Fleas are not only annoying, but they’re also dangerous. Getting rid of these pesky little parasites (using a product like Revolution) is an important part of being a cat owner.
Being a pet owner has more rewards than challenges. Keeping our pets happy and healthy will allow them to live long and comfortable lives. Making sure that they have yearly veterinarian visits and keeping up to date on their vaccinations is only part of being a responsible pet owner.
Most cats can live their lives independent of their owners and stay healthy. Few things from the outside world can negatively affect them, health-wise. Probably the worst of those things is the infestation of fleas.
- Provides 8-months of continuous flea and tick...
- Seresto flea and tick collar for cats works...
- Vet-recommended flea and tick prevention for...
- Starts to repel and kill fleas within 24...
Fleas are pesky little bugs that can drive your cat nuts. They can also drive their pet humans insane as well. It’s more than aggravation when it comes to these tiny parasites.
Fleas are only 1/6 to 1/8 of an inch in length when they become adults. Although they have wings, their ability to jump is probably one of their greatest talents. A tiny flea is capable of jumping straight up 7 inches and jumping forward more than 12 inches.
Flea infestations are probably the biggest challenge of being a pet owner. They are dangerous to pets as they carry various diseases and afflict your pet’s skin from incessant biting. Most pets are actually allergic to the saliva which serves to make the skin irritation far worse than it would be just from the bites and scratching itself.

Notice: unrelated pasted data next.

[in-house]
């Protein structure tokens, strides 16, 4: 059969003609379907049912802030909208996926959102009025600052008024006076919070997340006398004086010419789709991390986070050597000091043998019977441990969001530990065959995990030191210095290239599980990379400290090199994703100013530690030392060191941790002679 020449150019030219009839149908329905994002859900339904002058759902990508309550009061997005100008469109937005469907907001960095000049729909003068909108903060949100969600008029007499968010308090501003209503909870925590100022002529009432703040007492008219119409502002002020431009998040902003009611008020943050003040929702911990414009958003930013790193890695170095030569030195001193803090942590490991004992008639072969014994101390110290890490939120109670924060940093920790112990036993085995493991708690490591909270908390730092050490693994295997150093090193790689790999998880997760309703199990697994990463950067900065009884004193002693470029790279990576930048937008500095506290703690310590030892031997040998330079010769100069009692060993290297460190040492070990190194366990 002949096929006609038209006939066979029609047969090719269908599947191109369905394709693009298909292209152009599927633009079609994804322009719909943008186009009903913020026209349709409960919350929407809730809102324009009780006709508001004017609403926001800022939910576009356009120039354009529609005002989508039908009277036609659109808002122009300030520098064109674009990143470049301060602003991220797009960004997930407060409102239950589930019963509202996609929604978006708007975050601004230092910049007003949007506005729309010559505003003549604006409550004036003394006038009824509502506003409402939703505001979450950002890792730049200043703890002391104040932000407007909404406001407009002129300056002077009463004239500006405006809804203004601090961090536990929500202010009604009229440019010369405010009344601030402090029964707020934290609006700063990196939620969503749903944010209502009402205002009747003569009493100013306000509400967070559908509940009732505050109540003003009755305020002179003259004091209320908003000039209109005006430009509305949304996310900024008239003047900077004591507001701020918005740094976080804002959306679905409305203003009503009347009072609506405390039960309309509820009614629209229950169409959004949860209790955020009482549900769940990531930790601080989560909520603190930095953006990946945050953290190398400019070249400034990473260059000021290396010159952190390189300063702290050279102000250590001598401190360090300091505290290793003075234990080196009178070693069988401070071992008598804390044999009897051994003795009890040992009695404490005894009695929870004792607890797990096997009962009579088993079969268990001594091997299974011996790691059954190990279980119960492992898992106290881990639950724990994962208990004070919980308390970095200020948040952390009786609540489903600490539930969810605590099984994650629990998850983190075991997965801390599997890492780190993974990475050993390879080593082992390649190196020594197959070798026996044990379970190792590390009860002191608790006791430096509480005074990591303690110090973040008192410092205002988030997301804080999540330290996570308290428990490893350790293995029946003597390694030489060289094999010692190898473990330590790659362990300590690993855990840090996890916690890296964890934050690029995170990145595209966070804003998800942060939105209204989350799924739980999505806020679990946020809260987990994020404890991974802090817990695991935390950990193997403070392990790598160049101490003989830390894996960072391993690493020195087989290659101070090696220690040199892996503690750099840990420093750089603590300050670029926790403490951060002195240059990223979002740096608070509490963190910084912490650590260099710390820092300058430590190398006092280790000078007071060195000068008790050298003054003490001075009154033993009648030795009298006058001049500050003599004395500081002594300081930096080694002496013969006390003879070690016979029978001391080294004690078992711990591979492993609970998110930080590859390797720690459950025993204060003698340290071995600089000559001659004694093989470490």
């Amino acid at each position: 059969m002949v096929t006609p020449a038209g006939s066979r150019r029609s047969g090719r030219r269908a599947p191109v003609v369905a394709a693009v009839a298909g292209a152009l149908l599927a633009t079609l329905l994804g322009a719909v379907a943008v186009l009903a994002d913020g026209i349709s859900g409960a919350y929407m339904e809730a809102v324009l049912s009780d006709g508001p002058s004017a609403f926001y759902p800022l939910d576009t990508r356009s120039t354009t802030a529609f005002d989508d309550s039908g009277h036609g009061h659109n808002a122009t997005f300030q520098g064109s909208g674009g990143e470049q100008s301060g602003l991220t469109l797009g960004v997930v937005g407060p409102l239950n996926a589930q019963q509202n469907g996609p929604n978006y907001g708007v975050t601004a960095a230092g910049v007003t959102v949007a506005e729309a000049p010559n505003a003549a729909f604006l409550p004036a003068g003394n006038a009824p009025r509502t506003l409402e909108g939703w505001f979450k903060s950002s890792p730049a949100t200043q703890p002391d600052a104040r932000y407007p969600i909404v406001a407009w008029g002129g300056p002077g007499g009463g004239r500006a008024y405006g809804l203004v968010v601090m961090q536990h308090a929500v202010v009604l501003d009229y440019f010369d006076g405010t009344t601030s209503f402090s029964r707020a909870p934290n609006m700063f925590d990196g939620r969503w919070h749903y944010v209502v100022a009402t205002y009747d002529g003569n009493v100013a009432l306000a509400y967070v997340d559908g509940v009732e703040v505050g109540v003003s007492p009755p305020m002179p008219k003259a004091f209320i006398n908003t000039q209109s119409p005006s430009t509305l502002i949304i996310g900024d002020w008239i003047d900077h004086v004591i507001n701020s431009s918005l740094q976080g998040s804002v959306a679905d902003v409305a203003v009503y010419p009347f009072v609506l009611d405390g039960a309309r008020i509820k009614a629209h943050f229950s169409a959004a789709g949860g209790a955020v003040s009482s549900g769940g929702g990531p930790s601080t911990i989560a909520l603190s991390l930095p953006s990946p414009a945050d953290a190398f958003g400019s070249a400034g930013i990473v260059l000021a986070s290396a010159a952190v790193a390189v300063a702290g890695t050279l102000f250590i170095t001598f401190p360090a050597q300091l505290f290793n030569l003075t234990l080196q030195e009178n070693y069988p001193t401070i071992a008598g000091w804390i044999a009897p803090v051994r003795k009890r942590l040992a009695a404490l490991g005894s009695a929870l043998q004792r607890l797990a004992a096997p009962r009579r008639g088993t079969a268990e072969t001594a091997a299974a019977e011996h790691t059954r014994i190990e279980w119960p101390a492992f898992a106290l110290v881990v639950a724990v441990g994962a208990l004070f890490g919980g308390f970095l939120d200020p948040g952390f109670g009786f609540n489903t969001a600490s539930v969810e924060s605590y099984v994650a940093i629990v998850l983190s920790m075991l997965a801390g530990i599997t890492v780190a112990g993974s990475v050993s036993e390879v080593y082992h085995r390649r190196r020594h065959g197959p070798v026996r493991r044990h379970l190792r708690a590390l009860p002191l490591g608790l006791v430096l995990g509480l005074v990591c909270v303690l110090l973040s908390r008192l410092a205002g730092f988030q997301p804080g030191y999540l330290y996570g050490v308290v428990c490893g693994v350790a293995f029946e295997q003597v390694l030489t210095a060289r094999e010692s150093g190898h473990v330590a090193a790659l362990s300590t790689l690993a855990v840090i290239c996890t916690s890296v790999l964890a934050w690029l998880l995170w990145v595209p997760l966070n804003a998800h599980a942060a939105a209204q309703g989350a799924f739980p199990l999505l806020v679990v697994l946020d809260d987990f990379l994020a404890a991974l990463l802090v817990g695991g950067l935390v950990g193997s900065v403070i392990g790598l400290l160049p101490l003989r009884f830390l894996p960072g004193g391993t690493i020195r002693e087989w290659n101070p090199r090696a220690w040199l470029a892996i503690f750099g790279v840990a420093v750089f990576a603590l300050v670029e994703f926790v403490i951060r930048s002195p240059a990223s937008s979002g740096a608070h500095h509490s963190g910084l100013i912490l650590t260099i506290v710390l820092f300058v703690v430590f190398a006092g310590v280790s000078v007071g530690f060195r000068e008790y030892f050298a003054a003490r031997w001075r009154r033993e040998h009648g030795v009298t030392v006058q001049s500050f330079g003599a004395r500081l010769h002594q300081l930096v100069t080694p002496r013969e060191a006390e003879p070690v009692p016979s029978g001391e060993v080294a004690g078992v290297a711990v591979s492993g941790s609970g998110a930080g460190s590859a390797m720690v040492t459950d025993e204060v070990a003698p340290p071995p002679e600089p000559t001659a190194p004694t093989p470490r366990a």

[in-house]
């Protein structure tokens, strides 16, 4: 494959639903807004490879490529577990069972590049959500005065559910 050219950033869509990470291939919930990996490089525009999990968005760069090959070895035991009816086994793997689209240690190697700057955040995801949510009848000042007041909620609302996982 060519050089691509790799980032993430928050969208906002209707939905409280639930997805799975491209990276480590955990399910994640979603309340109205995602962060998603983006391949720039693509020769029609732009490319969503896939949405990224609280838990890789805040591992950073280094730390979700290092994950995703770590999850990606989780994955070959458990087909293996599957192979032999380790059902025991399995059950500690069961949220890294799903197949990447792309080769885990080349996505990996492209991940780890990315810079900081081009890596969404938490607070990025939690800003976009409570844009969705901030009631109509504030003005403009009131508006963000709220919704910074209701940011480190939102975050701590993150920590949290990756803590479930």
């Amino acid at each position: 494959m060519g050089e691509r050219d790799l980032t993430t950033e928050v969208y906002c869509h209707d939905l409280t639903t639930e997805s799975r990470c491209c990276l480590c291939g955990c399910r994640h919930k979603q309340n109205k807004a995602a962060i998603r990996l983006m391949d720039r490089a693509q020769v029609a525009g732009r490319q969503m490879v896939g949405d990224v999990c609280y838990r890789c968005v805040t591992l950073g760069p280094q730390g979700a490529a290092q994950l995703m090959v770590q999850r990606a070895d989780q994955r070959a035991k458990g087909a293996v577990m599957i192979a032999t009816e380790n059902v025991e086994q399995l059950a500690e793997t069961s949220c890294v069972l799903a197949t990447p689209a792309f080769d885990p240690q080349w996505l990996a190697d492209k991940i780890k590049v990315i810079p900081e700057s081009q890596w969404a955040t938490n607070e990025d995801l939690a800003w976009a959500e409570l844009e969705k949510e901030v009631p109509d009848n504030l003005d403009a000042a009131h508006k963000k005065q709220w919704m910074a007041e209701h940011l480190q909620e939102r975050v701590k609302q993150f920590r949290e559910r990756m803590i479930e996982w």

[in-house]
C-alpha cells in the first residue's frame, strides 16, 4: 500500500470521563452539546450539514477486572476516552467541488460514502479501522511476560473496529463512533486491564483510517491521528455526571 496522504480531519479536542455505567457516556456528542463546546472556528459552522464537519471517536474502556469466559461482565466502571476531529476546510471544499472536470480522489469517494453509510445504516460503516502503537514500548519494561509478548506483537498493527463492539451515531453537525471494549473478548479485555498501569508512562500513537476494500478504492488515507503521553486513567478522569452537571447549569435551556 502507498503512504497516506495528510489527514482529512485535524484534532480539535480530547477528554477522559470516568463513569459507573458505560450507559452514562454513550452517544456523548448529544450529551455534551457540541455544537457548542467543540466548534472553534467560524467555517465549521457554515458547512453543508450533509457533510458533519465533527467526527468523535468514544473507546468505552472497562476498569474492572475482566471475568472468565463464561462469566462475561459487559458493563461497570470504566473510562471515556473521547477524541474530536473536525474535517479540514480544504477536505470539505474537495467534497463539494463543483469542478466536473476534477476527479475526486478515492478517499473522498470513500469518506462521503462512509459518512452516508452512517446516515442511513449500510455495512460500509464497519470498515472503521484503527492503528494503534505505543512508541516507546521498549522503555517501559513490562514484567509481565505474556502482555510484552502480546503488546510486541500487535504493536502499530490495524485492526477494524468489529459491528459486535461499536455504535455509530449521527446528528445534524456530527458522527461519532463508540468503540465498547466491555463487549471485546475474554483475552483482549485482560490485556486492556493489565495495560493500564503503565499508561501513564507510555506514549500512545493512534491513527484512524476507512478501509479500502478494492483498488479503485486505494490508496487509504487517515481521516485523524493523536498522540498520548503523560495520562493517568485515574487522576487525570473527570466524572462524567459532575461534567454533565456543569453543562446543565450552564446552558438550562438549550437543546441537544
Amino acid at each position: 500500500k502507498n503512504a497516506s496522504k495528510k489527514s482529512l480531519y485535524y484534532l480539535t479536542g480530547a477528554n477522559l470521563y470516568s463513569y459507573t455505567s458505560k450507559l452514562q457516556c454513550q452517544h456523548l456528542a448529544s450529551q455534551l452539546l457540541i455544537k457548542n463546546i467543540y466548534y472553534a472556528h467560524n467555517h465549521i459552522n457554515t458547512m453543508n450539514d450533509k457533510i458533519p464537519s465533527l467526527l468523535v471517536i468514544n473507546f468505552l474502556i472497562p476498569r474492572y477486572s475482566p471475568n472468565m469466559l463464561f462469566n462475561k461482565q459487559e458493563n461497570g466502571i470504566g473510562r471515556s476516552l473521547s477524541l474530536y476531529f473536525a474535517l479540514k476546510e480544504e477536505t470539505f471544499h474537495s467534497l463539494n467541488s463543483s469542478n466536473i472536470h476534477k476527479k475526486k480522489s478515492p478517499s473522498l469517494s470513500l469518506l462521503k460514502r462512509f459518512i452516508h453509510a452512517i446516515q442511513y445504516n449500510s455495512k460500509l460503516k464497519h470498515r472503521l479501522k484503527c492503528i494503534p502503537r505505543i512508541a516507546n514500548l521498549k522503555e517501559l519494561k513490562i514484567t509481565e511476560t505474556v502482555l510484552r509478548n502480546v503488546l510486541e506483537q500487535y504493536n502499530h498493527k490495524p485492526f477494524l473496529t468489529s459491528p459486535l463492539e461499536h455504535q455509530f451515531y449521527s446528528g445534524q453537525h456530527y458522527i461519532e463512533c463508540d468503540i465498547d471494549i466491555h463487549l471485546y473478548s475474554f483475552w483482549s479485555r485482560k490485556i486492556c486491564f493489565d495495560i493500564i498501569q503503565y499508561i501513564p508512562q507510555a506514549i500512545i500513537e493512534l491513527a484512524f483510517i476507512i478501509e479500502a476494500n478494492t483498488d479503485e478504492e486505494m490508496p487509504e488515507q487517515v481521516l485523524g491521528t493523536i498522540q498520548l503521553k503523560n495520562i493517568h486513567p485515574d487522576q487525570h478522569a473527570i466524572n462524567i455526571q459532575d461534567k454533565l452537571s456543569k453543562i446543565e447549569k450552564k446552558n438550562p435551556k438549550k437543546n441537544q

This skin irritation can also lead to your cat pulling large clumps of fur out of his or her skin. With a cat’s constant grooming habits, they are actually capable of cutting the skin itself. Cat skin, while well-protected by their coats, is actually quite thin and delicate, and if exposed, can be easily injured.
Fleas are little more than an irritation to humans. While they will bite people, they don’t live and hide on human skin. That is one of the biggest problems with our pets: fleas live and thrive in their fur while feeding on their blood.
When it comes to puppies and kittens, fleas are especially dangerous. The amount of blood that fleas are capable of consuming can actually make your little ones dangerously anemic. If your kittens are under eight weeks old, it’s not recommended that you use an adult dosage to treat them.
In lower elevations and warmer climates, flea issues can be a year-round problem. In colder climates, the fleas either die, or they enter a dormant phase where they’re capable of remaining until the weather turns warmer. Eggs can actually survive winter and hatch when the weather turns warm again.
The most common ailment that fleas can spread is tapeworm. The tapeworm lives inside the fleas and if your pet eats the flea, then he or she can develop tapeworm as well. It isn’t unheard of for a human child to get tapeworm from a flea which makes them a double threat.
- 3-count bottle of tapeworm dewormer for cats
- Easy effective way to remove common tapeworms...
- Tablets may be crumbled and mixed with food...
- Tapeworm Dewormer for Cats will remove the...
- For use in cats over 6 weeks of age
Life Cycle of a Flea